Award-winning student news since 1978

The Brookhaven Courier

Award-winning student news since 1978

The Brookhaven Courier

Award-winning student news since 1978

The Brookhaven Courier

Art gallery hosts exhibition on clay

Tania Kaufmann
Various pieces of stonewear and clay by Ginny Marsh in the Forum Gallery.

A new exhibition is up in the Forum Gallery at Brookhaven Campus. Ginny Marsh’s “Evolving Concepts in Clay” opened Jan. 16 and will close March 1. 

Marsh is an artist who frequently works with high temperature stoneware, porcelain and clay. According to her website, she works with various forms of heat and fire, using gas and wood fuel to find a variety of colors in her glazes.

Jarod Villalon, gallery coordinator at Brookhaven Campus, said, “Visitors can expect a beautiful exhibit centered around learning and the evolution of Ginny Marsh’s process, techniques, and forms she’s created from the earliest stages of her career as an artist to presently being a nationally recognized potter.”

An informational paper lies on a table at the gallery entrance. Here visitors can find a statement from Marsh on her showcased work. Marsh said her beginnings in pottery, stemming from the simple enjoyment of shaping mud, proceeding to add fire to turn the mud into stone and realizing she had found her passion in life. “There was no going back,” Marsh said.

As visitors roam the exhibit, they will gain an understanding of Marsh’s evolution with pottery. There are pieces on walls, laid on stands and even some meticulously placed on the floor.

They feature practices of wedging board forms, recycling clay formations, layering glaze and twisting cutoff wire formations.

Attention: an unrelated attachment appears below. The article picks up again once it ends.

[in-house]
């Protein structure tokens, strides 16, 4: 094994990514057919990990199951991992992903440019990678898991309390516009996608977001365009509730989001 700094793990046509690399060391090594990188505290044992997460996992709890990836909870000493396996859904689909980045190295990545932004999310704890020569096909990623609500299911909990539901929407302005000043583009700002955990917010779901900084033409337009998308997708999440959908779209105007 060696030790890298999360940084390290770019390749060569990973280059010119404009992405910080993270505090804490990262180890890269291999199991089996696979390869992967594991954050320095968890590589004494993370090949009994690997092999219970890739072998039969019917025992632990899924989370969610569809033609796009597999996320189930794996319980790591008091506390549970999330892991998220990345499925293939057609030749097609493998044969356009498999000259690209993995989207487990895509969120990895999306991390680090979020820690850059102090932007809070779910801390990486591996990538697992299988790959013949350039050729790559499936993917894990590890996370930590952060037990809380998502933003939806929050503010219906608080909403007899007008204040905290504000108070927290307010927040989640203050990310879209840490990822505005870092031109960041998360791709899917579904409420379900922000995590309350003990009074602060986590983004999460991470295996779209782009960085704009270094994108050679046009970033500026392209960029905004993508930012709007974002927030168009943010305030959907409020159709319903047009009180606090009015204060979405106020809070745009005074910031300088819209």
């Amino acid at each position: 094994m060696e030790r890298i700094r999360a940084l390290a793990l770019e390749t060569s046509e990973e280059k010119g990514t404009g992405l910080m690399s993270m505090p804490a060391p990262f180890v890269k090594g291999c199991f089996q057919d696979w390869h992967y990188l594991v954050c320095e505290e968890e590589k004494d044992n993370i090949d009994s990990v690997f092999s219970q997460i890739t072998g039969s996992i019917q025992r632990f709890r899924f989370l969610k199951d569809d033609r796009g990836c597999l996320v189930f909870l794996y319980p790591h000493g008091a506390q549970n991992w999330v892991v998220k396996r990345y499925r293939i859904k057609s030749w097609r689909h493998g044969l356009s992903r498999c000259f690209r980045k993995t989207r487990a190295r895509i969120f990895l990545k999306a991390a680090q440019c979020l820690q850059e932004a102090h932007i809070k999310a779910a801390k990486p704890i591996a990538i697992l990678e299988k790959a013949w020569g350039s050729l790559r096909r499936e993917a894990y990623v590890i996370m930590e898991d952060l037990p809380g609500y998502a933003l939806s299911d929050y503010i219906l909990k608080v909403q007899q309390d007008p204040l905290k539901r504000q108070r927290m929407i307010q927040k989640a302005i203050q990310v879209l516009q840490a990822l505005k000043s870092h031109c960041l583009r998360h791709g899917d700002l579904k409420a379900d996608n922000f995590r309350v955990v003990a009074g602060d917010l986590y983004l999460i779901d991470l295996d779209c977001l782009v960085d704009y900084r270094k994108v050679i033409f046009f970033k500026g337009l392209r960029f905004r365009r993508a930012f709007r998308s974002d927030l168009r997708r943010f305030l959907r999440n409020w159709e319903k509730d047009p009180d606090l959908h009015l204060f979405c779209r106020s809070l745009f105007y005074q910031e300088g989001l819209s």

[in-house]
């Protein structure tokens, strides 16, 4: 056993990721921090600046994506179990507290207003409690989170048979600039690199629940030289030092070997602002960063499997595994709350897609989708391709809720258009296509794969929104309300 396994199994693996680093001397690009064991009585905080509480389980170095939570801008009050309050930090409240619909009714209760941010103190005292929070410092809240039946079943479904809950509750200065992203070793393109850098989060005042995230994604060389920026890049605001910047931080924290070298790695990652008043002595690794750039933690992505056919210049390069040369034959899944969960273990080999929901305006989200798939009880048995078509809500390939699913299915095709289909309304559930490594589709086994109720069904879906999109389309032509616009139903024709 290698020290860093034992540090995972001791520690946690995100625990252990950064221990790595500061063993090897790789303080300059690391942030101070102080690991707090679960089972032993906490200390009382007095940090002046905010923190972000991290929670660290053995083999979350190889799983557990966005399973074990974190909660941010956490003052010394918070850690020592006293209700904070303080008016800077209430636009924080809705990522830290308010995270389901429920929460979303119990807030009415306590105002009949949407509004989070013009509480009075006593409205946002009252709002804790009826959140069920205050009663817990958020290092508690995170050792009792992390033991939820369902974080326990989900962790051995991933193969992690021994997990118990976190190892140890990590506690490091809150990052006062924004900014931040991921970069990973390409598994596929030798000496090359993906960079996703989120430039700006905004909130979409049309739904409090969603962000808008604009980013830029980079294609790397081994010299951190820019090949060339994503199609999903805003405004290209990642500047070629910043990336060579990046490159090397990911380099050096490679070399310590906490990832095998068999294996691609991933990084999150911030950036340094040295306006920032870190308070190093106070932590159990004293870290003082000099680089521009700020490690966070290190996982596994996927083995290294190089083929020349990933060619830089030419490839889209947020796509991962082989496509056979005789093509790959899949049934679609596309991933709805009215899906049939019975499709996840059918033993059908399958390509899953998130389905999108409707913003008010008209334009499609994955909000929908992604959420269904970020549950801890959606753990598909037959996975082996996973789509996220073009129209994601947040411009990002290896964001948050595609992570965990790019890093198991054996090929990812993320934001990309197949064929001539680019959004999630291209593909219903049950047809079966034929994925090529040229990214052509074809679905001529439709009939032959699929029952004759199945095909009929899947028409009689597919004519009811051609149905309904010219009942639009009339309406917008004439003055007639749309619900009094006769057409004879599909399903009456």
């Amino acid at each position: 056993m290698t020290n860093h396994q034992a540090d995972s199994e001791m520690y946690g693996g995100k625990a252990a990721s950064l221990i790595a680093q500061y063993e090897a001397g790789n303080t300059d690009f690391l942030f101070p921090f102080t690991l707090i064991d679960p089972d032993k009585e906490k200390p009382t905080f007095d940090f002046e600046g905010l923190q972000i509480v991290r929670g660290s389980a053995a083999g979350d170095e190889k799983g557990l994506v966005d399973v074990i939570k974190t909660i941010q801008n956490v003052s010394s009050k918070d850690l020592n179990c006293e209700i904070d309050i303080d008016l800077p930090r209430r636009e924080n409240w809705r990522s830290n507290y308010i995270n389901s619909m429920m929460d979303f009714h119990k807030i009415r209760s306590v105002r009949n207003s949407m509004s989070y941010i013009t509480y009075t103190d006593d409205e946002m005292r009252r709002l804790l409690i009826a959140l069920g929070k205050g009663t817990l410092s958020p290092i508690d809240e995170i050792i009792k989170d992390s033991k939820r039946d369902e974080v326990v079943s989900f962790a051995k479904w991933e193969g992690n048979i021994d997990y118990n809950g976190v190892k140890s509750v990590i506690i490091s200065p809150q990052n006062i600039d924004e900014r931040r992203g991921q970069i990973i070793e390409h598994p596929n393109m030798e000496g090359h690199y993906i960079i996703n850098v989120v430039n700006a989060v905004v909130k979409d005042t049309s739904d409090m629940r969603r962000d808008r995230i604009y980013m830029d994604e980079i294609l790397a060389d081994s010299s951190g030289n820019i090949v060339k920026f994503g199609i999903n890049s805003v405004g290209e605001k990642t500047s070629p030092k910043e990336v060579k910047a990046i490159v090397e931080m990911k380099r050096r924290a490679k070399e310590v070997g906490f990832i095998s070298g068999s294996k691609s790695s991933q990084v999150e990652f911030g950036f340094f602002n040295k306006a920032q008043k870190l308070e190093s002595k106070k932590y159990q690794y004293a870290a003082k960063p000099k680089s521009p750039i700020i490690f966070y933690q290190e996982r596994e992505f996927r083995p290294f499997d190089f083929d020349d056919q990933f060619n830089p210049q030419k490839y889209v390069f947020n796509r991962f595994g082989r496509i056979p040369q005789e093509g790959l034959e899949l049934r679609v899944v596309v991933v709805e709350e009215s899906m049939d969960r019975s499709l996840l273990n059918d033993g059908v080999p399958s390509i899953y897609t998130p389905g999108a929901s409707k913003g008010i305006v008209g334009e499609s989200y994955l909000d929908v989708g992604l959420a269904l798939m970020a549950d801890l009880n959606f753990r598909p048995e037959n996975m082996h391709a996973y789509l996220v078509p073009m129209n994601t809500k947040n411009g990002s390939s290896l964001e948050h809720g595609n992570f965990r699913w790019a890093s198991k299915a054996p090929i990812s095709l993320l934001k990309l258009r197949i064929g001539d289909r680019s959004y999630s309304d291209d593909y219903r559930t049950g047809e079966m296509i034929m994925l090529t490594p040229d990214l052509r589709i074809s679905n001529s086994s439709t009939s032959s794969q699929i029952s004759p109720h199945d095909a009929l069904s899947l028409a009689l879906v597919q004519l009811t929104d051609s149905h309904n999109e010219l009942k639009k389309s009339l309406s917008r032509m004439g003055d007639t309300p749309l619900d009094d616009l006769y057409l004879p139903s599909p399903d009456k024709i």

“This exhibition highlights several ways in which basic processes have been seeds which inform the development of the concepts of my work,” Marsh said. 

Marsh said these basic processes are qualities she likes to keep consistent, as they make her pottery identifiable and specific, to the point where those who view it have a perception of her without any discussion needed. 

“Holding a handmade pot from a friend or from a potter of thousands of years ago is, in fact, a sort of way of shaking hands with the maker,” Marsh said. “There may even be visible fingerprints of the maker that remain as a testament of their presence.”

The Forum Gallery will hold a reception noon to 2 p.m. Feb. 20, where Marsh will be present to give a short talk and answer questions.

The exhibit is open to all students, staff, faculty and the public 10 a.m. to 4 p.m. Monday-Friday. The coordinators of the Forum Gallery ask that visitors be mindful of where they step while in the gallery and keep backpacks outside of or at the front door of the gallery to avoid bumping into artwork.

More to Discover